“We have been tracking the health data since 2002 and there’s been very little progress and some measures are now worse than they were,” said Dr. Adi Pour, Director of the Douglas County Health Department.

“Coronavirus has further exposed health disparities, where 77 % of the COVID-19 cases in Douglas County impact the minority communities. It is time to address the underlying causes, i.e. the structural and institutional policies that have disadvantaged our minority communities. It’s time we work together.”

With the number of COVID 19 cases still escalating as the virus continues to spread and unrest locally and nationally persists regarding excessive use of force by the police, the county resolution and forthcoming actions should make a difference.  To be effective, influential and impactful, the group must sustain the effort, reform policies and align investments to directly address the problem.

This is a big first step and should be recognized and celebrated.  Now the real work begins.

(City Councilman Ben Gray, member of Douglas County Board of Health)

“There is a sense of urgency to finally do something about this,” said Ben Gray, City Councilman and member of the Douglas County Board of Health.  “The city and county have the opportunity to reform and change these systems and structures.  We must get it done this time.”

Click below to read the resolution and 22 action steps:

DC Resolution Declaring Racism a Public Health Crisis approved and recorded

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Community

Pastor Portia Cavitt is making an impact: Community Serving Community Series

Published:  June 5, 2020

Revive! Omaha honors Pastor Portia Cavitt

Community helping Community
A new series from Revive! Omaha

During the pandemic we can get overwhelmed with negative news. In keeping with the mission of Revive! Omaha, we decided to highlight people who are doing great work behind the scenes.  

Pastor Portia Cavitt, or “Pastor P” as she is known in the community, is a powerhouse.  She’s not afraid to voice her strong opinion while representing the community’s needs and concerns. She speaks truth to power and is always ready to develop partnerships to solve an issue.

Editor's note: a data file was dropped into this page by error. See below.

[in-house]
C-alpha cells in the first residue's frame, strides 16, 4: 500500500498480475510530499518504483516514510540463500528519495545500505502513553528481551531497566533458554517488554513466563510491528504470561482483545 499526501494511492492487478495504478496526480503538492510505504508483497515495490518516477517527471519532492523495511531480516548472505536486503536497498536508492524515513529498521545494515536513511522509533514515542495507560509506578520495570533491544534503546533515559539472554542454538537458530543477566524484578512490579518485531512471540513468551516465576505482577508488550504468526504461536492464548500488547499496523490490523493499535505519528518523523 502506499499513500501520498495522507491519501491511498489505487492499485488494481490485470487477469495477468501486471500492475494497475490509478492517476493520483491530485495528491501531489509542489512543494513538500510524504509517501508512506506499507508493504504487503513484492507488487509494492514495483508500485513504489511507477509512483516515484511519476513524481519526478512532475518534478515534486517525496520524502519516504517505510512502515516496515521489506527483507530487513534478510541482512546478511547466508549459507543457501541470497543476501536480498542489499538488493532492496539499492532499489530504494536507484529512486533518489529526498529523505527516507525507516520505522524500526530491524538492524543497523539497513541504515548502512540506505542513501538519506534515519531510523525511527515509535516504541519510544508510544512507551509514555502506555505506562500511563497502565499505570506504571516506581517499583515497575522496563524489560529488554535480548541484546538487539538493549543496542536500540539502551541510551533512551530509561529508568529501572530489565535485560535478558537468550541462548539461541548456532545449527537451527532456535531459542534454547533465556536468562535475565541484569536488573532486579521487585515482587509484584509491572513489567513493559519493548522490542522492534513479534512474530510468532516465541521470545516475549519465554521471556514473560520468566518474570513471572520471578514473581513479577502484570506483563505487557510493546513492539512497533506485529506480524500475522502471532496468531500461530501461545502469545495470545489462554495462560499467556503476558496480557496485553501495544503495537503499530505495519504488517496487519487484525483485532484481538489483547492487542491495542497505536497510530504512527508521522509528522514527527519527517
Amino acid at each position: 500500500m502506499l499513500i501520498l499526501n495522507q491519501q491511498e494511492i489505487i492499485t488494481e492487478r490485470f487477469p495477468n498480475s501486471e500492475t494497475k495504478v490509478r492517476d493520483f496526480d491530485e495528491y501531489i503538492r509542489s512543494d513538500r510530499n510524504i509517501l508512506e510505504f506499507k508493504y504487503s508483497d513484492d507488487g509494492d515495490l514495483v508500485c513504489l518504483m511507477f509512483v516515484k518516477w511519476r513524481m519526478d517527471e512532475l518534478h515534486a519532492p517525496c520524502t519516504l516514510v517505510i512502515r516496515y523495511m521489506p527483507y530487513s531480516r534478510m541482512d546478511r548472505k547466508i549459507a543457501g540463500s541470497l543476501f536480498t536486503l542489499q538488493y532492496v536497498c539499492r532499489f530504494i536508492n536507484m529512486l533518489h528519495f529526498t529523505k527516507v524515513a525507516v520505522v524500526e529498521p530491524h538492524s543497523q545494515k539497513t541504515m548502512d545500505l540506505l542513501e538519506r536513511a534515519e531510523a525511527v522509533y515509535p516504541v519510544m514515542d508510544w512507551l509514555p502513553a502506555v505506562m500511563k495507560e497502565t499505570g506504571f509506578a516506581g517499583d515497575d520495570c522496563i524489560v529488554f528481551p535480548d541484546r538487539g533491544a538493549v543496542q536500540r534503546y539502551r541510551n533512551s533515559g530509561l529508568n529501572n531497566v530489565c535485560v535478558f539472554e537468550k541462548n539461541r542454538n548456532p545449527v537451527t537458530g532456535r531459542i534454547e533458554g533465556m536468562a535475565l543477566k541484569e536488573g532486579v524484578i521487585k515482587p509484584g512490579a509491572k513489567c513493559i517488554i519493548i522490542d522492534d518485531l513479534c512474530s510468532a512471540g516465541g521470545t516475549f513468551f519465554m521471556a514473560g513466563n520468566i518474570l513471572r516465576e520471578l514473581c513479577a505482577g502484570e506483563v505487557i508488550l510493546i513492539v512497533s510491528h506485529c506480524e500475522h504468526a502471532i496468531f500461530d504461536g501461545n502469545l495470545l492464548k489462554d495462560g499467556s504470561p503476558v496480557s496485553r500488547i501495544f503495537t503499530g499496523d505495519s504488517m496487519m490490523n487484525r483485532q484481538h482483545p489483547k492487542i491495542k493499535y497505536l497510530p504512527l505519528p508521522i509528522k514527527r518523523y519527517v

“Pastor P is one of those people we wish we had more of…she talks the talk, and walks the walk in terms of standing up for the community,” said Councilman Ben Gray.

She is the Senior Pastor of Clair Memorial United Methodist Church.  She has lived in Omaha for many years, and hit the ground running to make a measurable impact initially in South Omaha and then moved to Clair to lead that ministry. The community is blessed to have had Pastor Cavitt in her position now for 12 years, which is not typical for the UMC or AME denomination. The community takes a deep collective breath and exhales excitedly each time the decision is made for Pastor P to stay in place at Clair.

Jonathan Chapman, Head Coach at Church on Purpose and leader of the Empowerment Network’s Pastors and Faith Leaders Collaborative had this to say:  “Pastor Portia is an amazing example of the power of the Church to impact lives when we translate our command to love one another into practical action.  She leads by example in a way that make you want to be a part and her intimate knowledge of the obstacles facing those in need in our community positions her perfectly to advocate on their behalf. And every opportunity to do so, she takes full advantage of.”

Pastor Cavitt wears many hats. She is what some would describe as a throwback to a previous generation of pastors, with a servant leadership, community activist and hands-on style.  She always makes herself available when called upon by the community.  In addition to her frequent engagement with the school district board, city council members and county commissioners, Pastor P is extremely active in the community on a daily basis.  She moves with seemingly unbounded energy from one event or meeting to another.